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Real Victims of the NFL Lockout: Undrafted Free Agents

While much of the talk about the NFL lockout has been about players staying in shape, free agency, missed OTA's, and how behind rookies will be because of not being able to work with the teams that drafted, that's not the real damaging thing. There is a group however, who might actually be irreparably damaged by the NFL lockout. One group doesn't have a virtual guarantee of money and a roster spot waiting for them when the season opens.

The undrafted free agents.

I was able to get a hold of Kentucky Wildcats defensive lineman Ricky Lumpkin. Lumpkin is a versatile, athletic defensive lineman that many teams will look to scoop up once free agency opens. Most of the time, undrafted free agents are able to make some cash during mini-camp and organized team activities. They generally sign contracts early on and get a decent signing bonus, which is how teams coerce them to sign over others. It's not much, but it's enough for the player to live on while they're dedicating their time to making the football team.

"This lockout has left myself and a lot of guys like me in a very unusual situation this season," Lumpkin told me over e-mail. "I got a job this summer, because to me it was something my parents taught me when I was younger. They taught me to handle my business, never make excuses, and to never sit around and wait for a job or an opportunity. Make most of what you have at any given time. Even though I knew my agent could've taken care of me like he has a lot of the other guys he works with, I just did not feel like bothering him about it, because I know I can make something on my own," Lumpkin continued.

A lot of rookies, especially drafted players, are fronted money by their agents because there is a guarantee of money to come back to them when they sign contracts. For undrafted rookies, it's no guarantee. They're essentially taking a loan. It says something about Lumpkin that he went out and got a job to pay his way, even though he knew his agent would take care of him and working full-time could possibly hurt his chances when camps open. What makes it tough is staying in NFL shape and being ready for when the league year does open, while working a full-time job. Staying in NFL shape is a full-time job in itself, especially for a guy who's simply just trying to make a roster and doesn't know what it takes to be in NFL shape, like the veterans.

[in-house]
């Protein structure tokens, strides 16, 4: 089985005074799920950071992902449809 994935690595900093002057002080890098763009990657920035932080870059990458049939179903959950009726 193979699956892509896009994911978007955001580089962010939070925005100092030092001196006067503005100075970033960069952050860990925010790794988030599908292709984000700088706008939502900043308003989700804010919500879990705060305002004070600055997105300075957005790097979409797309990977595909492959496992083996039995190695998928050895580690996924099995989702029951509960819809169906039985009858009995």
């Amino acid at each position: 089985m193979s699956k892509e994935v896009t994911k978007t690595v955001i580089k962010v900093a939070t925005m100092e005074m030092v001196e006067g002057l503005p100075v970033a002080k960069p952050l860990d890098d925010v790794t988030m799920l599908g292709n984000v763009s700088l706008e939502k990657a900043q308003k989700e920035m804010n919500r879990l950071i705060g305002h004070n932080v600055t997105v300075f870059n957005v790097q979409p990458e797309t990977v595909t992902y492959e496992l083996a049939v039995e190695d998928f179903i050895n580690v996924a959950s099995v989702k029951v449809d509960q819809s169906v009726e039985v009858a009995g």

"Working out is difficult with a work schedule, but its just another challenge in life," Lumpkin wrote. "I do a mix of workouts. I lift, but I run more than I lift. I get out on the field and run gassers, do some bag work ,and mix in change of direction. When I work out I try to work with some of my former teammates who play in the NFL like Jeremy Jarmon who is a defensive lineman with the Washington Redskins. Working with him is a blessing because he also teaches me things I need to know about entering into camp."

It's great Lumpkin has that benefit, so he knows what to look for when he does get into an NFL camp. Most undrafted free agents don't have that luxury, however. Lumpkin's also able to do a lot of these workouts because he's got access to what's necessary. He got a job at the University of Kentucky at the Center for Academic Tutorial Services, the help other UK student athletes.

"I felt like I went to college for a reason which was to prepare me for life and different situations," said Lumpkin. "This is one of those situations. I was taught to handle my business and get the job done. I can't complain about the lockout and won't complain. So to help pass time and to get my future ready for whenever I'm done playing football I started working at my Alma Mater at C.A.T.S (Center for Academic Tutorial Services). I started working here because I want to help the student athletes out at UK just like I received help my past five years at the University. This is a passion of mine to help people out to help people reach goals the same way I got help to reach my goals in college."

As I mentioned previously, the oft-forgotten victims of the NFL lockout are the guys who make up the backbone for a lot of NFL rosters. On the Jacksonville Jaguars, we've seen what you can pull from that pool of talent. With the lockout however, it's going to push teams more towards keeping veteran players who know what they're doing over taking a shot on an undrafted rookie who shows promise, simply because the veteran will be better acclimated. The undrafted guys are the real victims of the 2011 NFL lockout, because it's very likely a lot of guys won't make the cut on rosters simply because of the time they missed, which is real. A lot of UDFA's make their impressions early on in mini-camp and OTA's while working with position coaches. As it stands right now, they'll just be thrown into the fire. Teams will be in a rush to get things together and learn schemes. In a normal off-season, the UDFA's can get more personal work with coaches, more face time. As it stands now, that will be limited as camp begins.

"When it is all said and done I am ready to sign and see what happens, but either way it goes I have no regrets. I am just like any other college player who wants a shot in the NFL," Lumpkin wrote. "It all comes down to what you do with it. Just like my parents taught me, I got to handle my business, which when it comes is to make a team."